Local Manufacturing Dead? Not Even Close.

The foundry is burning hot at RH Industries these days
The foundry is burning hot at RH Industries these days
Featured Audio

Tina Haddad has always been a shopper. But as CEO of RH Industries, a small metal shop on Cleveland's west side, Haddad isn't out shopping for personal items. She's spent the recession looking for deals on equipment at auctions of companies going out of business.

Tina Haddad: You'll see a lot of the equipment here is not the new, latest 2011, but I'm buying equipment made in the '90's. They are great workhorses and they've got great life in them. So, I think that's the only way we are going to be able to compete with the market nowadays is to automate faster.

Among the bargains Haddad found was a machine that spins metal into dome shapes to make commercial lights. It came from Cleveland's Spero Lighting which closed in February 2009. Haddad, whose company had no debt, also hired on some of Spero's laid-off staff. She added a whole new product line even when demand in her shop and others was slowing dramatically. It's a bet that she says is about to pay off.

Tina Haddad: A lot of quoting. We are doing a lot of quoting out there both for the military and also for the commercial lighting section and also just our general machine shop.

Haddad credits her investments with helping her 20-person company through the recession and she's now working on new contracts for outdoor lights for Outback Steakhouse and Panera Bread restaurants.

Other small manufacturers are also feeling better about the economy. Mike Duffin heads the Precision Machined Parts Association and regularly talks with the CEOs of his group's 450 member manufacturers across the country.

Mike Duffin: I've had several people tell me in the last month that they are not really accepting or even looking to quote on any new projects for the balance of this year. They don't have enough capacity to take on any new projects. They are so busy.

So busy that they will hire? Yes, maybe…a bit. The state of Ohio's most recent actual count of jobs for the fall of 2010 was released this week. Ohio gained only about a thousand jobs, but even that miniscule growth has economist George Zeller chirping and he's not known for being overly optimistic in his forecasts.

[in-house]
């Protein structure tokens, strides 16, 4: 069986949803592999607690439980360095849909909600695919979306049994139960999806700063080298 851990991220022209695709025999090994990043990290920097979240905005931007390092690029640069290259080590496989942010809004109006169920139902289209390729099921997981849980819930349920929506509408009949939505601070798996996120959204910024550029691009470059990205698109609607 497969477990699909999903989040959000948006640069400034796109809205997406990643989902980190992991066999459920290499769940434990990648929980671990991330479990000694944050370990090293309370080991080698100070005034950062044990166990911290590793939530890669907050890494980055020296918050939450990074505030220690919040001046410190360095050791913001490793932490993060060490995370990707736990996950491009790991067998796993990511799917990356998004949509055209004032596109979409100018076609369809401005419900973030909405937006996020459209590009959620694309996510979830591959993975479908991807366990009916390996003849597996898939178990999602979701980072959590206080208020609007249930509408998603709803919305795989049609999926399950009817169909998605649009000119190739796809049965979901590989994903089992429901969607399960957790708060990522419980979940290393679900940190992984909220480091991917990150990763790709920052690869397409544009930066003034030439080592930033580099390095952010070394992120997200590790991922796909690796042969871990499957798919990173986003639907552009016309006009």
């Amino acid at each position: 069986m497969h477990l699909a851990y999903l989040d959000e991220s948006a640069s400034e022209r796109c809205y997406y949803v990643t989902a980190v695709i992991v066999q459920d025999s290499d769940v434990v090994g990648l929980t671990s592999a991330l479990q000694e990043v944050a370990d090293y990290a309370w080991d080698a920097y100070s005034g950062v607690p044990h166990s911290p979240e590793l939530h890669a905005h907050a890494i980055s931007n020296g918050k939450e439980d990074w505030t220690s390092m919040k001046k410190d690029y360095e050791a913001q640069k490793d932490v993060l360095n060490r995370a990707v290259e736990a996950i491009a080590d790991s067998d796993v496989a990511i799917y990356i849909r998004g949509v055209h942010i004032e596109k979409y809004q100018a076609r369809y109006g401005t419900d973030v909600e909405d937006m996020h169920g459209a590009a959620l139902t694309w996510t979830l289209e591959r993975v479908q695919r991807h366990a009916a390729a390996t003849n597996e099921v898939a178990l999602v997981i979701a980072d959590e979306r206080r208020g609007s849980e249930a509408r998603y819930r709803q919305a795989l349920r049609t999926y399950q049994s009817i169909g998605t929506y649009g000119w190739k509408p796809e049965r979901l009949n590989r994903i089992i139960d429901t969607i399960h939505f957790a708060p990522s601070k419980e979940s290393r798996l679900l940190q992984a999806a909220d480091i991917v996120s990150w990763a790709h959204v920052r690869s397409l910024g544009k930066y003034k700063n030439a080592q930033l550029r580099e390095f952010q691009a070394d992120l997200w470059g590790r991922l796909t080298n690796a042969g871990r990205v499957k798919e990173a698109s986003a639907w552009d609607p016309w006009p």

George Zeller: We've been losing manufacturing jobs for more than a decade here in Ohio, but during the past year we actually saw job growth in manufacturing in Ohio. And the largest component of that growth was right here in Cuyahoga County, that's exceptionally good news.

Cuyahoga County gained over 1,700 manufacturing jobs in the third quarter of 2010 from the previous year. Youngstown and Toledo also showed job gains, reflecting the recovery of the US automotive industry. Kevin Johnson heads Fischer Special Tooling in Mentor which does tooling for the auto industry. Johnson says his staff survived the recession with rotating layoffs, but now they are so busy, staff have been regularly working overtime for months.

Kevin Johnson: Last year we, according to the government, made money but that all that money we had to fill empty buckets and we expect 2011 to be having some buckets overflow which we are going to take that and invest in the company again in hiring people.

Not all sectors of manufacturing are recovering says Timothy Dunn, a vice president of research at the Federal Reserve of Cleveland.

Timothy Dunn: If you looked at those manufacturers that are making products for the housing industry or construction, right, those industries are still suffering. Alternatively, you've seen a good bounce back in autos, though we are still not where we were, and those firms that are exporters have done pretty well.

Back at RH Industries, CEO Tina Haddad says the tone of her conversations with other small business owners has changed. For months, she and colleagues focused on worries about overseas competition, the recession and possible inflation.

Tina Haddad: People are very cautious although [there's] a lot of optimism out there in the industry. Basically if you can hold on, things will turn.

Haddad herself is holding on to hear back on possible contracts and believes her company will also be hiring soon. Mhari Saito, 90.3.

Support Provided By

More Wcpn Schedule
More Wclv Schedule
Schedule
Donate
90.3 WCPN
WCLV Classical 104.9
NPR Hourly Newscast
The Latest News and Headlines from NPR
This text will be replaced with a player.
This text will be replaced with a player.
This text will be replaced with a player.